Elizabeth McClure Portfolio Page
I live on Long Island and work as a teacher assistant in local school district. My job is to work one on one with students in special education. I am currently in a junior/ senior high school. I graduated from Saint Joseph's College in 2012. My teaching certifications cover birth through sixth grade in general education and special education.
The purpose of my project is help teachers understand the components of a work education program. The work education program (WEP) can help students learn to function in the community as a whole. Teachers/ job coaches need to be aware of the students IEP goals and behavior plan. "... it is likely that young adults with ASD and high levels of maladaptive behaviors would require more supports in their adult day activities relative to those with fewer maladaptive behaviors" (Taylor & Seltzer p. 568).
Some students in special education have difficulty with being part of the community. The needs help learning skills to be able to participate in the community. Studies suggest that by providing transistion services it can substantially increase the chances of a child with ASD to become employed after high school (Cimera, Burgress, & Wiley p. 88)
What is the be learned:
Participants will learn the various elements in teaching a Work Education Program (WEP). This program tends to begin with teaching students every day life skills, like hygiene. From here the students are taught how to do work skills, this will depend on the location and the ability of the student. Through the Work Education Program, students are also learning how to communicate with supervisors, co-workers and customers.
The participants will be teachers in special education ranging from 12:1:1 teacher to 8:1:1 Life Skill teachers. The teachers in this program can be classroom teachers to teacher assistants. Teachers will be required to design various pieces of the WEP program (Ex. scripts, visual aids, work sheets)
The course will given online and can be worked on independently or in small groups. Teachers will be testing their understanding by being able to respond to questions and create various items that could be used in a WEP. Teachers are expected to base their creations off the students that they work with.
Exploring the problem and solution:
Participants will learn the various skills that are needed to be taught in a WEP. They will be able to take the information and the items they create into the classroom. Participants will be test their understanding by being able to create the items in the lessons and their use in the classroom.
Teachers will have an awareness of different units of instruction that can be taught in a WEP. They will also have created samples of items that they can use in the WEP program.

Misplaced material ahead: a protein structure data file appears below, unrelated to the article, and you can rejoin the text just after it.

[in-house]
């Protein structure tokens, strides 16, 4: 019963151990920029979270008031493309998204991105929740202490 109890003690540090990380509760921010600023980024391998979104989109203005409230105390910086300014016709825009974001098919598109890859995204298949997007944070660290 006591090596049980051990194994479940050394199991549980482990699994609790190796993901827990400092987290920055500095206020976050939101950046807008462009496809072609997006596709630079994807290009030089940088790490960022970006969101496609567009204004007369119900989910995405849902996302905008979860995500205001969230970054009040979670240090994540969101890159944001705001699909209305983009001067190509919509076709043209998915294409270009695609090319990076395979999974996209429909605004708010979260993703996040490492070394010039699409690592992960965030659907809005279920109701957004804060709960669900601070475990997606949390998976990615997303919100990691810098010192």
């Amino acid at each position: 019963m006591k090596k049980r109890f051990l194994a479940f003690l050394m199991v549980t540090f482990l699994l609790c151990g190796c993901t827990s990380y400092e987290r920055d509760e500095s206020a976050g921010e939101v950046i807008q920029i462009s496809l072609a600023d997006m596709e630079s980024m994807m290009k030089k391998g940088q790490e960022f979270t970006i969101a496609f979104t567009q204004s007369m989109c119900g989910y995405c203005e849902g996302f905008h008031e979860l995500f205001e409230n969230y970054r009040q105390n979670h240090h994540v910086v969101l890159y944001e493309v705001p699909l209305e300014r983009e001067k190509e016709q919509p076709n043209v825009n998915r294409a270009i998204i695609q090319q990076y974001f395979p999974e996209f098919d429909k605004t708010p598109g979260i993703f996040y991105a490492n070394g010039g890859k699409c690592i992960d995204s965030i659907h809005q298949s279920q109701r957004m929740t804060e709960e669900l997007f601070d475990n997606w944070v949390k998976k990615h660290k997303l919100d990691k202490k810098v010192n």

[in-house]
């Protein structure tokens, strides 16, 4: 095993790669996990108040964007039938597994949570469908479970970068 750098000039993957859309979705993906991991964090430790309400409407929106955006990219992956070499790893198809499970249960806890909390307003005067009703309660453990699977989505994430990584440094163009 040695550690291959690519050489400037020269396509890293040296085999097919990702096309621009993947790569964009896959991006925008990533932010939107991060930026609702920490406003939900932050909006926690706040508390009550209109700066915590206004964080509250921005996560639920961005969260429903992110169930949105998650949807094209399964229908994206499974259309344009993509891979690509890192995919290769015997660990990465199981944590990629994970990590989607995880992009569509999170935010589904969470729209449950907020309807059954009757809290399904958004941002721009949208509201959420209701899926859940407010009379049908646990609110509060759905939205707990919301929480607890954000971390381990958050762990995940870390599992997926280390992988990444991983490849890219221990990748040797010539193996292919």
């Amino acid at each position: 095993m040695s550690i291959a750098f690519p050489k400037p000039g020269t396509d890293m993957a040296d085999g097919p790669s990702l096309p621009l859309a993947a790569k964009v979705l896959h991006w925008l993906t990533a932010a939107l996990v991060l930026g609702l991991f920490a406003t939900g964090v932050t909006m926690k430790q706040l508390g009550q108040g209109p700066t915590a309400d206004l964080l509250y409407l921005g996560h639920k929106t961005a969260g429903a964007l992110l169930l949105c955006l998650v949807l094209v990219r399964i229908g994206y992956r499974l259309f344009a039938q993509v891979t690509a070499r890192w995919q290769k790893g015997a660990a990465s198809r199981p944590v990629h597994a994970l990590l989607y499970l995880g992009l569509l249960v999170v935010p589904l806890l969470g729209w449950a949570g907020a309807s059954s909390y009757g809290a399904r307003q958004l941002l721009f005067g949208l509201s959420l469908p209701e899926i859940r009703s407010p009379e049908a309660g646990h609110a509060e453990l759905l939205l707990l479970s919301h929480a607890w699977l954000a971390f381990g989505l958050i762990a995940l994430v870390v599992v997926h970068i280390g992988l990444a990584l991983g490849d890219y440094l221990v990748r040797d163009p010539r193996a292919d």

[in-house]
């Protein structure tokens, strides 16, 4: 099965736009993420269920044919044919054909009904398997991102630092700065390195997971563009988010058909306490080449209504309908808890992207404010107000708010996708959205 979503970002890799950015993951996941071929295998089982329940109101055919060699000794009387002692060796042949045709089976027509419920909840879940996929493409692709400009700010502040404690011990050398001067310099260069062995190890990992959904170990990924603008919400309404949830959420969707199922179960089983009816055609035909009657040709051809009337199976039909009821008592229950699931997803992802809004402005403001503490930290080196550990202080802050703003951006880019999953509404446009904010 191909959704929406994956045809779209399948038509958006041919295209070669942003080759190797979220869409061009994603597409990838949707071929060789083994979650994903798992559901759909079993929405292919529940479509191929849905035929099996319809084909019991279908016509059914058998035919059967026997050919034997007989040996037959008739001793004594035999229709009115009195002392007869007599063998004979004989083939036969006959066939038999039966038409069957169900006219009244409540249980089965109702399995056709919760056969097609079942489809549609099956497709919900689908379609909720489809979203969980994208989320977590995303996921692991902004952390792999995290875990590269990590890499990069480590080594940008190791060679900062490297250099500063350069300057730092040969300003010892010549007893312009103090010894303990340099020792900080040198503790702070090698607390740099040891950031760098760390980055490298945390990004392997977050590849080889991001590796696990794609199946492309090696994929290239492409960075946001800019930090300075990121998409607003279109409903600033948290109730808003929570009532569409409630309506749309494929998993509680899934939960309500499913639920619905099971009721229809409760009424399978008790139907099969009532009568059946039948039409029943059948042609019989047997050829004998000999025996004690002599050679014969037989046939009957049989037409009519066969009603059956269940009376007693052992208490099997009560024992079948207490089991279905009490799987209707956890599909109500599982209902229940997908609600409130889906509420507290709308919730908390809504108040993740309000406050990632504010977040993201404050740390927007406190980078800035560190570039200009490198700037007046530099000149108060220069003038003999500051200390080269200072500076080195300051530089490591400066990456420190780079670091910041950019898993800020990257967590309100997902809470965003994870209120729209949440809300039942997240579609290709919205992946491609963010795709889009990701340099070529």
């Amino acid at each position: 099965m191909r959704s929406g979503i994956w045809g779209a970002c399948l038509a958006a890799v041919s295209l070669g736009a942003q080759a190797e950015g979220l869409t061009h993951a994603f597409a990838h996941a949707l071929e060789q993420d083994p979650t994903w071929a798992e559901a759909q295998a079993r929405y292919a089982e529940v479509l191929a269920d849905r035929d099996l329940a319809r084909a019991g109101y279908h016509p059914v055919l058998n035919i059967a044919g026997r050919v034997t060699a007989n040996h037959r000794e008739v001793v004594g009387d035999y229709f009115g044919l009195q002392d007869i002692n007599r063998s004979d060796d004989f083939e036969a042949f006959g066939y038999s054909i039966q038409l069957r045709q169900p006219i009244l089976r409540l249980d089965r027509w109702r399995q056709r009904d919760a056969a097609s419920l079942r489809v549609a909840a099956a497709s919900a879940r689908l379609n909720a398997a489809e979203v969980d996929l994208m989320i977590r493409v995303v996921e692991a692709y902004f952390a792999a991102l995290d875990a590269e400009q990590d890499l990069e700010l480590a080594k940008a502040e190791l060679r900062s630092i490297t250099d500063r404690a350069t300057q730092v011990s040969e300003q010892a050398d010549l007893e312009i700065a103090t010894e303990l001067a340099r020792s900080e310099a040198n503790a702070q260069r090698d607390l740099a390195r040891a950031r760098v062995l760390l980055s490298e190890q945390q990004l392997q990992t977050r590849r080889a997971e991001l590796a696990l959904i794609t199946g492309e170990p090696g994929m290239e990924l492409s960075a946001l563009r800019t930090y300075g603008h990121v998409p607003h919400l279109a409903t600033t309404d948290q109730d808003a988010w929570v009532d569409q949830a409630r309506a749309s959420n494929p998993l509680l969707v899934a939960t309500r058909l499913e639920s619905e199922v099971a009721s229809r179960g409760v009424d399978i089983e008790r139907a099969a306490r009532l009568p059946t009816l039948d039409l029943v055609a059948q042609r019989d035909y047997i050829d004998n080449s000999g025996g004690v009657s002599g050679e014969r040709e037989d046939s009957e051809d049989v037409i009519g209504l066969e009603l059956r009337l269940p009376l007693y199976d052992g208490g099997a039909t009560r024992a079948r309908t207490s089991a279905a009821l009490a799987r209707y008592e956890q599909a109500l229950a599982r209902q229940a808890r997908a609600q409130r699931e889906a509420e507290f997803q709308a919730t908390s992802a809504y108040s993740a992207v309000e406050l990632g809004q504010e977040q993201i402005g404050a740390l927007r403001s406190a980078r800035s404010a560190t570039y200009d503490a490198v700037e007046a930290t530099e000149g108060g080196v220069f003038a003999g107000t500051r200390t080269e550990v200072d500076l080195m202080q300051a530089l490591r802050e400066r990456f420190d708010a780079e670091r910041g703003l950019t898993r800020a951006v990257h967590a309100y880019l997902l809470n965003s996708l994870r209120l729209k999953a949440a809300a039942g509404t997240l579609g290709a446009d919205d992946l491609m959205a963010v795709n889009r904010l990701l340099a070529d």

By the end of the mini lesson the participants will be able to:
- Compose and construct materials for students in a WEP (Blooms Taxonomy Synthesis)
- Differentiate the lessons and aids for the students in their class (Blooms's Taxonomy Analysis)
- Evaluate their understanding (Bloom's Taxonomy Evaluations)
- Set up lessons for students in a WEP (Bloom's Taxonomy Synthesis)
- Develop questions to ask students (Bloom's Taxonomy Application)
- Give examples (Bloom's Taxonomy Comprehension)
- Choose items from a larger list (Bloom's Taxonomy Analysis)D
- Design data sheets (Bloom's Taxonomy Synthesis)
- An understanding of life skills
- The ability to write concise and clear instructions
- The ability to problem solve on the spur of the moment
- •Understand your students/ their IEP's/ And Behavior plans
In Class Lessons:
- Participants will be creating visual aids for in the classroom to teach life skills
- Participants will think of questions that they can use in their own classroom
- Participants will work on solving community situations that may occur with students
- Participants will create a task list and follow it themselves to check for accuracy
References and Resources
Cimera, R., Burgess, S., & Wiley, A. (n.d.). Does Providing Transition Services Early Enable Students With ASD to Achieve Better Vocational Outcomes as Adults? Research and Practice for Persons with Severe Disabilities, 88-93.
Cimera, R., & Burgess, S. (2011). Do Adults with autism benefit monetarily from working in their communities. Journal of Vocational Rehabilitation, 34, 173-180. doi 10.3233/jvr-2011-0545
Taylor, J., & Seltzer, M. (n.d.). Employment and Post-Secondary Educational Activities for Young Adults with Autism Spectrum Disorders During the Transition to Adulthood. Journal of Autism and Developmental Disorders, 566-574. Retrieved from J. Autism Developmental Disorder. doi 10.1007/s10803-101-1070-3